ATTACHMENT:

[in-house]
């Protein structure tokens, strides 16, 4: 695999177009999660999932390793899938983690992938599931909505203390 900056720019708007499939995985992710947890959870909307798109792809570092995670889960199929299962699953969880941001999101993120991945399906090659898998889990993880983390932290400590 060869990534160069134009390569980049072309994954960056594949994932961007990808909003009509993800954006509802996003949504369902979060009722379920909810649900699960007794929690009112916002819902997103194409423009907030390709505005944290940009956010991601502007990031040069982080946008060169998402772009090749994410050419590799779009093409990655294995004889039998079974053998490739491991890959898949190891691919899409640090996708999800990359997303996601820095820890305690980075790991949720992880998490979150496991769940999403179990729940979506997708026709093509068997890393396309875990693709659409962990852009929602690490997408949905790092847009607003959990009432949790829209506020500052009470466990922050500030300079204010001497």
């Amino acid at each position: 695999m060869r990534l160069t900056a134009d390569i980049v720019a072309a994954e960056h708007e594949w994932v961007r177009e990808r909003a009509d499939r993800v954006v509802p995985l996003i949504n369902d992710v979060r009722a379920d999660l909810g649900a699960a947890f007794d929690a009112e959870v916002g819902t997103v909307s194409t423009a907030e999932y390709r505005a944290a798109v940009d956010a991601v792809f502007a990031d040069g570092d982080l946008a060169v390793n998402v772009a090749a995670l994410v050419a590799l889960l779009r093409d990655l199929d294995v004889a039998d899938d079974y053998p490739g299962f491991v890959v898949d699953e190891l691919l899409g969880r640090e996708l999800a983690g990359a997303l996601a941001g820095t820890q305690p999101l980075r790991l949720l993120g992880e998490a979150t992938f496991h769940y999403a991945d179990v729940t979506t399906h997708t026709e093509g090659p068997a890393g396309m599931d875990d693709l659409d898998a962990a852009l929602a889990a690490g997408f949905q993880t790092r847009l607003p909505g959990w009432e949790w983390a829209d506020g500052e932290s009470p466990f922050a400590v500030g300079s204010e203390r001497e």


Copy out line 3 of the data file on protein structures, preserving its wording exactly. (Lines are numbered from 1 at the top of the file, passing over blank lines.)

């Amino acid at each position: 695999m060869r990534l160069t900056a134009d390569i980049v720019a072309a994954e960056h708007e594949w994932v961007r177009e990808r909003a009509d499939r993800v954006v509802p995985l996003i949504n369902d992710v979060r009722a379920d999660l909810g649900a699960a947890f007794d929690a009112e959870v916002g819902t997103v909307s194409t423009a907030e999932y390709r505005a944290a798109v940009d956010a991601v792809f502007a990031d040069g570092d982080l946008a060169v390793n998402v772009a090749a995670l994410v050419a590799l889960l779009r093409d990655l199929d294995v004889a039998d899938d079974y053998p490739g299962f491991v890959v898949d699953e190891l691919l899409g969880r640090e996708l999800a983690g990359a997303l996601a941001g820095t820890q305690p999101l980075r790991l949720l993120g992880e998490a979150t992938f496991h769940y999403a991945d179990v729940t979506t399906h997708t026709e093509g090659p068997a890393g396309m599931d875990d693709l659409d898998a962990a852009l929602a889990a690490g997408f949905q993880t790092r847009l607003p909505g959990w009432e949790w983390a829209d506020g500052e932290s009470p466990f922050a400590v500030g300079s204010e203390r001497e």